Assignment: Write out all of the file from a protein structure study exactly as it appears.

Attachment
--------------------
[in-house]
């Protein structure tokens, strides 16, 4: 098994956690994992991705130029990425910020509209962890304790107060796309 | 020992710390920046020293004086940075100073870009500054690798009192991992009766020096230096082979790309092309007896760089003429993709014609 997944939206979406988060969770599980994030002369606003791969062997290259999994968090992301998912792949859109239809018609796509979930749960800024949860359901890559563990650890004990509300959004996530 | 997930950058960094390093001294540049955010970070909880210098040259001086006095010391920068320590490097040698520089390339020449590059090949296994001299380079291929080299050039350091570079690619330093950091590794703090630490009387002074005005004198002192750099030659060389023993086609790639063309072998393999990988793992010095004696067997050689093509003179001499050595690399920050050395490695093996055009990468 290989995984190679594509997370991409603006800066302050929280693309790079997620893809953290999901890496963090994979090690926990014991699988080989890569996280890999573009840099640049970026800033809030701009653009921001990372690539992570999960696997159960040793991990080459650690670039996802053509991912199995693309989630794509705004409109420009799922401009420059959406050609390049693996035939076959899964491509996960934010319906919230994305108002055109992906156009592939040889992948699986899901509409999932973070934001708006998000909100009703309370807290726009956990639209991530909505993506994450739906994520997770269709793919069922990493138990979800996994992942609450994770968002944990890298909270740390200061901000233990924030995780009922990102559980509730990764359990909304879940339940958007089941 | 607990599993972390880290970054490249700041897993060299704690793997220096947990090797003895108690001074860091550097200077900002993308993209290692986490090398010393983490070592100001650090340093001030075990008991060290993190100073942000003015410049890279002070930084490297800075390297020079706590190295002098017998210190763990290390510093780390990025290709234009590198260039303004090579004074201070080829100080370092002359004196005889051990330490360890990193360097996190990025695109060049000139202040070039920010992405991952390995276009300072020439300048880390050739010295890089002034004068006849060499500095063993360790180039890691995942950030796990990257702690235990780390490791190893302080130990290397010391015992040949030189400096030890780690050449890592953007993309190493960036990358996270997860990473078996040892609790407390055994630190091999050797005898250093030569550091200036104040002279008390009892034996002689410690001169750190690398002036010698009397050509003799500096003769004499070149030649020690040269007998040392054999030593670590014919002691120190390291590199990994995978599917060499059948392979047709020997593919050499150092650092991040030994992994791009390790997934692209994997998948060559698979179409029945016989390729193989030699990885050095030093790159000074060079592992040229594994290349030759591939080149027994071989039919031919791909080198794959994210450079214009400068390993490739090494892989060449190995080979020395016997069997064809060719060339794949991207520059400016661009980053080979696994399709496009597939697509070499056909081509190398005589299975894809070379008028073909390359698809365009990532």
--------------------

[in-house]
């Protein structure tokens, strides 16, 4: 098994956690994992991705130029990425910020509209962890304790107060796309 | 020992710390920046020293004086940075100073870009500054690798009192991992009766020096230096082979790309092309007896760089003429993709014609 997944939206979406988060969770599980994030002369606003791969062997290259999994968090992301998912792949859109239809018609796509979930749960800024949860359901890559563990650890004990509300959004996530 | 997930950058960094390093001294540049955010970070909880210098040259001086006095010391920068320590490097040698520089390339020449590059090949296994001299380079291929080299050039350091570079690619330093950091590794703090630490009387002074005005004198002192750099030659060389023993086609790639063309072998393999990988793992010095004696067997050689093509003179001499050595690399920050050395490695093996055009990468 290989995984190679594509997370991409603006800066302050929280693309790079997620893809953290999901890496963090994979090690926990014991699988080989890569996280890999573009840099640049970026800033809030701009653009921001990372690539992570999960696997159960040793991990080459650690670039996802053509991912199995693309989630794509705004409109420009799922401009420059959406050609390049693996035939076959899964491509996960934010319906919230994305108002055109992906156009592939040889992948699986899901509409999932973070934001708006998000909100009703309370807290726009956990639209991530909505993506994450739906994520997770269709793919069922990493138990979800996994992942609450994770968002944990890298909270740390200061901000233990924030995780009922990102559980509730990764359990909304879940339940958007089941 | 607990599993972390880290970054490249700041897993060299704690793997220096947990090797003895108690001074860091550097200077900002993308993209290692986490090398010393983490070592100001650090340093001030075990008991060290993190100073942000003015410049890279002070930084490297800075390297020079706590190295002098017998210190763990290390510093780390990025290709234009590198260039303004090579004074201070080829100080370092002359004196005889051990330490360890990193360097996190990025695109060049000139202040070039920010992405991952390995276009300072020439300048880390050739010295890089002034004068006849060499500095063993360790180039890691995942950030796990990257702690235990780390490791190893302080130990290397010391015992040949030189400096030890780690050449890592953007993309190493960036990358996270997860990473078996040892609790407390055994630190091999050797005898250093030569550091200036104040002279008390009892034996002689410690001169750190690398002036010698009397050509003799500096003769004499070149030649020690040269007998040392054999030593670590014919002691120190390291590199990994995978599917060499059948392979047709020997593919050499150092650092991040030994992994791009390790997934692209994997998948060559698979179409029945016989390729193989030699990885050095030093790159000074060079592992040229594994290349030759591939080149027994071989039919031919791909080198794959994210450079214009400068390993490739090494892989060449190995080979020395016997069997064809060719060339794949991207520059400016661009980053080979696994399709496009597939697509070499056909081509190398005589299975894809070379008028073909390359698809365009990532």